Social Networks

Navigating Social Media

Social media is a hot topic for businesses around the globe and has been for the last few years. It enables us connect in more interactive ways with our customers, clients, colleagues and of course our family and friends, in ways unlike traditional online media such as email and websites. Its fundamentally changed the way that we all engage with online content, letting us comment, share and interact, and this has been reflective in the ways that we now view our online presence and marketing.

Social media appears in many different guises, as blogs, micro-blogs, forums, message boards, social networks, wikis, virtual worlds, social bookmarking, tagging, digital storytelling, scrapbooking, data, content, image and video sharing, podcasts and collective intelligence. The most well-known sites such as Facebook, Twitter, LinkedIn, MySpace, Youtube, Flickr, WordPress, Blogger and Wikipedia have all enhanced our online experience and have become influential social forces in both the online and offline world. With people now using Facebook and Youtube as a search engines, some digital marketer’s argue that without a social presence your business reputation will suffer, as increasingly more people are looking for your business on Facebook or Twitter before they visit your website.

It was back in 1971 when the first ever email was sent, and seven years later two Chicago computer hobbyists invented the bulletin board system (BBS) to inform friends of meetings, make announcements and share information through postings, this can be seen as the rudimentary beginnings of virtual communities. But it wasn’t until 1997 that blogging first began and AOL Instant Messenger hit the screens letting users from around the globe chat with one another. In the following two years Google opened as a major internet search engine and index and Friends Reunited was founded in the UK. In the early Noughties (2002) Friendster, probably the first social networking site, was opened to the US public and in its first three months attracted 3 million users. The following year saw the birth of MySpace and LinkedIn set up as a professional social networking site. At this time there were about 3 million web pages indexed on the world wide web.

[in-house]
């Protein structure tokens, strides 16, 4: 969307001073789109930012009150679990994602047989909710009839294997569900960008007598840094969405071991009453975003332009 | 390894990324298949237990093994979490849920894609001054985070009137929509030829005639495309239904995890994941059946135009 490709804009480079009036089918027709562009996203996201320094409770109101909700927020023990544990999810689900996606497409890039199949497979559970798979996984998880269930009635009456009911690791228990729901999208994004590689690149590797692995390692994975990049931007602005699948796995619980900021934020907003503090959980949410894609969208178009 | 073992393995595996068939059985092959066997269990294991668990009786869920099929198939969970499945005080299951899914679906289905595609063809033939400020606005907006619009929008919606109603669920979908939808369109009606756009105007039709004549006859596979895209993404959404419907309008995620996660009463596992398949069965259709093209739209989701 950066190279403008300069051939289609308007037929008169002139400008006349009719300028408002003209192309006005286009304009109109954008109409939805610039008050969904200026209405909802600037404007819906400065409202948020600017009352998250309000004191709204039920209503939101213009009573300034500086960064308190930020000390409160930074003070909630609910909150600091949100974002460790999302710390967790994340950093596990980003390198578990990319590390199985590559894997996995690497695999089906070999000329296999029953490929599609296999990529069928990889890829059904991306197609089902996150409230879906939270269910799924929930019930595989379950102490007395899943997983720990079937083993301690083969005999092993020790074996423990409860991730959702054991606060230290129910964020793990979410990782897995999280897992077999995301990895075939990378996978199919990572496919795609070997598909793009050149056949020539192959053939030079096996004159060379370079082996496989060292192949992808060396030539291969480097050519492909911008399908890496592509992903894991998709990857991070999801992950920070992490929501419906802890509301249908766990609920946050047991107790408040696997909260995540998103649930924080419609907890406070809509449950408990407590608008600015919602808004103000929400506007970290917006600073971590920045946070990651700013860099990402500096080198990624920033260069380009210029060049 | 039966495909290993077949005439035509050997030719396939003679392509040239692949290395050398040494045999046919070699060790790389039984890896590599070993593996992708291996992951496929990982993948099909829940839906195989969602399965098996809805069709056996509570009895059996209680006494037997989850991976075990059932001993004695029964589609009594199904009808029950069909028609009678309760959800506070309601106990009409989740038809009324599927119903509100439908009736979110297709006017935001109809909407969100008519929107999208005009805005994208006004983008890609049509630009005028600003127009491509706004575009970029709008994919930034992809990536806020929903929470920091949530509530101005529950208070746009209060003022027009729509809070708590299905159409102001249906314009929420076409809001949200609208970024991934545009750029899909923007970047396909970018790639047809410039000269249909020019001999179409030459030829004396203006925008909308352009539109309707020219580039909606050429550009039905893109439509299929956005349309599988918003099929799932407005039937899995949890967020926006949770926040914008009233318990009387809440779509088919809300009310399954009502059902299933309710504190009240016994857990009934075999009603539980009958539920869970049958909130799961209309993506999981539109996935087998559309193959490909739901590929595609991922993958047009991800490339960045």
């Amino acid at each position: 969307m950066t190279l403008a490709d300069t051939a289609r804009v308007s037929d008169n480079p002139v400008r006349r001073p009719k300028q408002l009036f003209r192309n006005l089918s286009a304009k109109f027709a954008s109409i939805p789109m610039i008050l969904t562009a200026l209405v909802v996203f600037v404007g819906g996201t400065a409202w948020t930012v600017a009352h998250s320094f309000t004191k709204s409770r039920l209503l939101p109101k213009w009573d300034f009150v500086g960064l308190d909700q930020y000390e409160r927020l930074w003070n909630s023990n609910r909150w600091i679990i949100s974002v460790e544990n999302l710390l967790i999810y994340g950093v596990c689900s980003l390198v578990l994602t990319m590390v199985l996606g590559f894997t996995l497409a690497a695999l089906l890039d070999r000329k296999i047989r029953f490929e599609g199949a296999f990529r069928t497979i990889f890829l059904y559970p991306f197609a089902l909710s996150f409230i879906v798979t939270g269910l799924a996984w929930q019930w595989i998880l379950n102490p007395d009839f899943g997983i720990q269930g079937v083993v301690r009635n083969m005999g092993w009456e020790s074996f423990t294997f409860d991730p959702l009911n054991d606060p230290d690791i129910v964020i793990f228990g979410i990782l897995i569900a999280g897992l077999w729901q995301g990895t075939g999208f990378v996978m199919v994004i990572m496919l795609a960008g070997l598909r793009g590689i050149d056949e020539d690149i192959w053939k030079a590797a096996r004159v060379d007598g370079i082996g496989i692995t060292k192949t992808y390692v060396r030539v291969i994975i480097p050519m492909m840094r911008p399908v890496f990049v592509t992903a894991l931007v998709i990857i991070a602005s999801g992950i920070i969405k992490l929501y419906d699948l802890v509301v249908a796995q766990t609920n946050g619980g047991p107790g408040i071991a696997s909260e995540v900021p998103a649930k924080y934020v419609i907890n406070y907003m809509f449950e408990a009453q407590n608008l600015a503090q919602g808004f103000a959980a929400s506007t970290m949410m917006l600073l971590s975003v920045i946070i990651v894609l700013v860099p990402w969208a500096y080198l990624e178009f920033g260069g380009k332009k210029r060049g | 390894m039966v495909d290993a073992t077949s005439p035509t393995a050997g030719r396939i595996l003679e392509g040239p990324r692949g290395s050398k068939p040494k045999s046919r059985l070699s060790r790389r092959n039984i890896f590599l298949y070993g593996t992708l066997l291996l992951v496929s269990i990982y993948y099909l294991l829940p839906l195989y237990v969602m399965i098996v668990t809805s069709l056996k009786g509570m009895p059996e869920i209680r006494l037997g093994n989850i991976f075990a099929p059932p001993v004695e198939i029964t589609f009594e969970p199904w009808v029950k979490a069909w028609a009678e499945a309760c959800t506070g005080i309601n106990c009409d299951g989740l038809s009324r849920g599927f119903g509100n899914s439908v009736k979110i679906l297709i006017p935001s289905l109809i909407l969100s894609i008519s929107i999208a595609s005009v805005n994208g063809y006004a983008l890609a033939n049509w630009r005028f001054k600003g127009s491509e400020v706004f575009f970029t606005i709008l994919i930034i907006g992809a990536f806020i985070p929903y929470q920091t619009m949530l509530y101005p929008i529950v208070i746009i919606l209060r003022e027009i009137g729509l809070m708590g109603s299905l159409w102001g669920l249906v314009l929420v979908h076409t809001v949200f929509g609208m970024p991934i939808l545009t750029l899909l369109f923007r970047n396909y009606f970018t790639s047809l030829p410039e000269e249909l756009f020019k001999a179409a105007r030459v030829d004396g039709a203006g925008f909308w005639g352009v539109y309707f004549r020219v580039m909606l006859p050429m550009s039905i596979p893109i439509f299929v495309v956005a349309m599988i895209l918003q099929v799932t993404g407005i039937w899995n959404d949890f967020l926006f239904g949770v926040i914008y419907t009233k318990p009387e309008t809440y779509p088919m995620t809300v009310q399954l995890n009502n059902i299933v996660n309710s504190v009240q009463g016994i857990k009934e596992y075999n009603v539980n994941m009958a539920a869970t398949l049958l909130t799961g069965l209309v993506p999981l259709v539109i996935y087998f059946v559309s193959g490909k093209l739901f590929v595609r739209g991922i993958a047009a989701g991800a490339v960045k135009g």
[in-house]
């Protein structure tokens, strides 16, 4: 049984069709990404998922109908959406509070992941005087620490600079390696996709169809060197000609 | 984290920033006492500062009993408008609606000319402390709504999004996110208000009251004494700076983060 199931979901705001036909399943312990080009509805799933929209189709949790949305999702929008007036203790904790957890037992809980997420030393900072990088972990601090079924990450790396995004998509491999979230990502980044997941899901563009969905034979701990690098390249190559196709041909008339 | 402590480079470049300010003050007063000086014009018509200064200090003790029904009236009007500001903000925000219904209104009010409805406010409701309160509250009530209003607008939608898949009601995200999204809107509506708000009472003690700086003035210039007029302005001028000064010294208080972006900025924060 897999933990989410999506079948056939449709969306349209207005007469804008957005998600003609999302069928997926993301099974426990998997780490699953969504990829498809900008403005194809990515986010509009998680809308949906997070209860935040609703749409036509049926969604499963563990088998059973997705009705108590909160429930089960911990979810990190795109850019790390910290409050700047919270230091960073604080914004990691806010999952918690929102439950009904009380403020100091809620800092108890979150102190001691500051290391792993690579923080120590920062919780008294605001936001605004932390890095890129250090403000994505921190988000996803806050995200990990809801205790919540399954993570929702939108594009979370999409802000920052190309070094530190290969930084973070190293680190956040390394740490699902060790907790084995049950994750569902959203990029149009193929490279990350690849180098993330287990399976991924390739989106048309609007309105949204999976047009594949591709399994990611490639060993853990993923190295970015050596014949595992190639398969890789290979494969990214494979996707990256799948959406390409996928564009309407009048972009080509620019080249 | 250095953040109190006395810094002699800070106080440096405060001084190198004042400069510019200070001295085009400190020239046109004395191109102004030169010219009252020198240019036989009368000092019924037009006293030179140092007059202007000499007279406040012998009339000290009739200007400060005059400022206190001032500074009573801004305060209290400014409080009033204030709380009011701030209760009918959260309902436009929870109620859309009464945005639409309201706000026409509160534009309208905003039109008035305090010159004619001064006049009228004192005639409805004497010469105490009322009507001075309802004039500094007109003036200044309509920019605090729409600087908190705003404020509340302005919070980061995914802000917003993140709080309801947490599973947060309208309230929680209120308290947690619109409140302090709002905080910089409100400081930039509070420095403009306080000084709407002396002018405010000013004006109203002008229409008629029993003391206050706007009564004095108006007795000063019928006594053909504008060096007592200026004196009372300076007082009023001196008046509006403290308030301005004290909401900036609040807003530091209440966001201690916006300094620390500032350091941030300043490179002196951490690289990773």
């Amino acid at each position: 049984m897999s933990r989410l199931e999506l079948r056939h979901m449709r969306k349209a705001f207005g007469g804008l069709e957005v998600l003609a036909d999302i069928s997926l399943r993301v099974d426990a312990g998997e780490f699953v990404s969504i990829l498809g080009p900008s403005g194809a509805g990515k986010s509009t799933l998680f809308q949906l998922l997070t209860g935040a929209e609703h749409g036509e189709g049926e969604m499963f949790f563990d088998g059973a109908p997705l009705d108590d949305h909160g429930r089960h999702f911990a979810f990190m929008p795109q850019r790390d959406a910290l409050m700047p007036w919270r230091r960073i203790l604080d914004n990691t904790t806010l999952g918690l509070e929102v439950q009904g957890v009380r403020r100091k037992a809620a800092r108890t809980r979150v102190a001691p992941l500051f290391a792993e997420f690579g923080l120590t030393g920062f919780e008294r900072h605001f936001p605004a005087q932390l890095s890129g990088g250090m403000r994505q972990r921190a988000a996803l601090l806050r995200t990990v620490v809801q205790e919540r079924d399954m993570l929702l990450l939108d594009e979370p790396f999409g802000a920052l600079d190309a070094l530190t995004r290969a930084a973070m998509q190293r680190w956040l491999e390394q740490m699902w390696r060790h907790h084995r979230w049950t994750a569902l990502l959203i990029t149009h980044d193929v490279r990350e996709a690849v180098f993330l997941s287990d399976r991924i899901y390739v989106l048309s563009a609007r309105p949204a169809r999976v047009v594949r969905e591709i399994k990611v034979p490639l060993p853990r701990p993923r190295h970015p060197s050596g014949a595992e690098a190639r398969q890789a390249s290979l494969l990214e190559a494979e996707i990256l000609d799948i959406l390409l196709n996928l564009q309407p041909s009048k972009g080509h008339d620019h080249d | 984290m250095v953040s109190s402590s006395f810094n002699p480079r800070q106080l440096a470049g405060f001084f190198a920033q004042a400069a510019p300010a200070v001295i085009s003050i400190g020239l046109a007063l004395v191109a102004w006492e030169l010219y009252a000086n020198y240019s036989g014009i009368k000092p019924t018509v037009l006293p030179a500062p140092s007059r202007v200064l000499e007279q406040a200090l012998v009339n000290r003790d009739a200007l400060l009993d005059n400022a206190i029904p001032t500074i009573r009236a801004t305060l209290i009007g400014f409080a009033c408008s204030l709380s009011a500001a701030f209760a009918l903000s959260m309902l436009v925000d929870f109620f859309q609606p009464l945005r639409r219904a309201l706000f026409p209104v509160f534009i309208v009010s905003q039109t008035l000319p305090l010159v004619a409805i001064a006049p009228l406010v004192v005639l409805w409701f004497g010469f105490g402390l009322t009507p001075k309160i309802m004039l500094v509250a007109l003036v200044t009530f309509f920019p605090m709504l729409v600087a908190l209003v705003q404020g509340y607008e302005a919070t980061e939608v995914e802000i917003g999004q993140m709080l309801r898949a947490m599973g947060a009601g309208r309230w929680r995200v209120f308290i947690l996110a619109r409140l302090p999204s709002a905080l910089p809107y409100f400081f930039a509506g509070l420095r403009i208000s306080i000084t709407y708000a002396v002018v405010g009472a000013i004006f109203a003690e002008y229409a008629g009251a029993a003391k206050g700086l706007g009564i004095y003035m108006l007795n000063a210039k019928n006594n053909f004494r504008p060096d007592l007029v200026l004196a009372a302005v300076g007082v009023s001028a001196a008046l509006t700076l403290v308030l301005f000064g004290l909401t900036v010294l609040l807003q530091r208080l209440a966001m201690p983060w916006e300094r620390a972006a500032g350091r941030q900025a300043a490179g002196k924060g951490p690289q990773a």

It wasn’t until 2004 that Facebook made its debut on the web, started by Mark Zuckerberg while studying at Harvard College, initially it was designed to be a closed college network, and we all know where it went from there. From then on there has been a proliferation of social media sites, with YouTube storing and retrieving its first videos in 2005, and Bebo (an acronym for Blog Early, Blog Often) was started as a rival to Facebook. At this time there were now 8 billion web pages. When Twitter launched in 2006 as a microblogging site  Google indexed 25 billion web pages and 400 million queries (or searches) a day.

Now in 2013, only 9 years after the launch of Facebook at Harvard, the site has 1.11 billion users, and if it were a country it would be the third largest in the world, behind China and India. It overtook the US three years ago.  YouTube topped the one billion monthly user mark and 4 billion views per day this year. Twitter has 500 million registered users with more than 200 million active users. LinkedIn has grown to amass 225 million accounts, while MySpace somewhat dawdles with 25 million users. Pinterest, one of the newest sites to hit the scene as a social scrapbooking network has approximately 49 million users, while WordPress now accounts for 16% of the worlds top websites with 74 million hosted blogs. Social media has become such an ingrained part of our daily lives that even Astronauts aboard the International Space Station regularly tweeted and posted videos to Youtube live from space!